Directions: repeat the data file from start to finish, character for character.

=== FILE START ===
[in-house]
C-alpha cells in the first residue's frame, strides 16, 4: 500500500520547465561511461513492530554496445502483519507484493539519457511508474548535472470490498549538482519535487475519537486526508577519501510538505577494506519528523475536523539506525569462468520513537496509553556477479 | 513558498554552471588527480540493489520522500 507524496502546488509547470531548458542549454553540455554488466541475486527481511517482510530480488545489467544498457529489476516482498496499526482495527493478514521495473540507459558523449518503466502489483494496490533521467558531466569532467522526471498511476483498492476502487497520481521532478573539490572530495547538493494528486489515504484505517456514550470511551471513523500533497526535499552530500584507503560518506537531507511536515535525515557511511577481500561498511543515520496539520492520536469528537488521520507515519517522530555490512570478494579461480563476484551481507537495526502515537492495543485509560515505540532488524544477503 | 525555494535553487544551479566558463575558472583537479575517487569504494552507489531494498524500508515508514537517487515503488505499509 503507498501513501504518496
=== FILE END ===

[in-house]
C-alpha cells in the first residue's frame, strides 16, 4: 500500500520547465561511461513492530554496445502483519507484493539519457511508474548535472470490498549538482519535487475519537486526508577519501510538505577494506519528523475536523539506525569462468520513537496509553556477479 | 513558498554552471588527480540493489520522500 507524496502546488509547470531548458542549454553540455554488466541475486527481511517482510530480488545489467544498457529489476516482498496499526482495527493478514521495473540507459558523449518503466502489483494496490533521467558531466569532467522526471498511476483498492476502487497520481521532478573539490572530495547538493494528486489515504484505517456514550470511551471513523500533497526535499552530500584507503560518506537531507511536515535525515557511511577481500561498511543515520496539520492520536469528537488521520507515519517522530555490512570478494579461480563476484551481507537495526502515537492495543485509560515505540532488524544477503 | 525555494535553487544551479566558463575558472583537479575517487569504494552507489531494498524500508515508514537517487515503488505499509 503507498501513501504518496